'Air-blown form and true violet eyes;
'Nor crave the beauteous lamp without the flame;
'Which in itself would light a charnel house.
'Unlov'd and loving, I would find the cure
'Of Love's despair in nursing Love's disdain--
'Disdain of lesser treasure than the whole.
'One cares not much to place against the wheel
'A diamond lacking flame--nor loves to pluck
'A rose with all its perfume cast abroad
'To the bosom of the gale. Not I, in truth!
'If all man's days are three score years and ten,
'He needs must waste them not, but nimbly seize
'The bright consummate blossom that his will
'Calls for most loudly. Gone, long gone the days
'When Love within my soul for ever stretch'd
'Fierce hands of flame, and here and there I found
'A blossom fitted for him--all up-fill'd
'With love as with clear dew--they had their hour
'And burn'd to ashes with him, as he droop'd
'In his own ruby fires. No Phoenix he,
'To rise again because of Katie's eyes,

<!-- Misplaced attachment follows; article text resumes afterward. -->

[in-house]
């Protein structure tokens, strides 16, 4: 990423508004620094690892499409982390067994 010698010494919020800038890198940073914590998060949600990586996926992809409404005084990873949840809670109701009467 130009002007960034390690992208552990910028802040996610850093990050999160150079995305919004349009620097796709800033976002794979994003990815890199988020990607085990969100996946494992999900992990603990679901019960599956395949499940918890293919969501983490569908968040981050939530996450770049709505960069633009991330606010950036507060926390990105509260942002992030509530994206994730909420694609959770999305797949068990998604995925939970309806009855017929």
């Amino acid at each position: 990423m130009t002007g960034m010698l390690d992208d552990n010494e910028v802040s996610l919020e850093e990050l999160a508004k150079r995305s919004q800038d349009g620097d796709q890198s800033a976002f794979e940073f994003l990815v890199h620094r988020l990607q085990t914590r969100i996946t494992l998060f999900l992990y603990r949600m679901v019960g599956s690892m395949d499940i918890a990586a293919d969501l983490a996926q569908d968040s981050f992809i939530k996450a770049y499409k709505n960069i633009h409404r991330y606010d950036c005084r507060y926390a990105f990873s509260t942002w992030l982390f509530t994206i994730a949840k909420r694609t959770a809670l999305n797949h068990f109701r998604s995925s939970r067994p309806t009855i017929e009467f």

'On dewy wings, from ashes such as his!
'But now, another Passion bids me forth.
'To crown him with the fairest I can find,
'And makes me lover--not of Katie's face,
'But of her father's riches! O, high fool,
'Who feels the faintest pulsing of a wish
'And fails to feed it into lordly life!
'So that, when stumbling back to Mother Earth,
'His freezing lip may curl in cold disdain
'Of those poor, blighted fools who starward stare
'For that fruition, nipp'd and scanted here.
'And, while the clay, o'ermasters all his blood--
'And he can feel the dust knit with his flesh--
'He yet can say to them, 'Be ye content;
''I tasted perfect fruitage thro' my life,
''Lighted all lamps of passion, till the oil
''Fail'd from their wicks; and now, O now, I know
''There is no Immortality could give
''Such boon as this--to simply cease to be!
''_There_ lies your Heaven, O ye dreaming slaves,
''If ye would only live to make it so;
''Nor paint upon the blue skies lying shades
''Of--_what is not_. Wise, wise and strong the man
''who poisons that fond haunter of the mind,
''Craving for a hereafter with deep draughts
''Of wild delights--so fiery, fierce, and strong,
''That when their dregs are deeply, deeply drain'd,
''What once was blindly crav'd of purblind Chance,
''Life, life eternal--throbbing thro' all space
''Is strongly loath'd--and with his face in dust,
''Man loves his only Heav'n--six feet of Earth!'
'So, Katie, tho' your blue eyes say me 'Nay,'
'My pangs of love for gold must needs be fed,
'And shall be, Katie, if I know my mind.'
Events were winds close nest'ling in the sails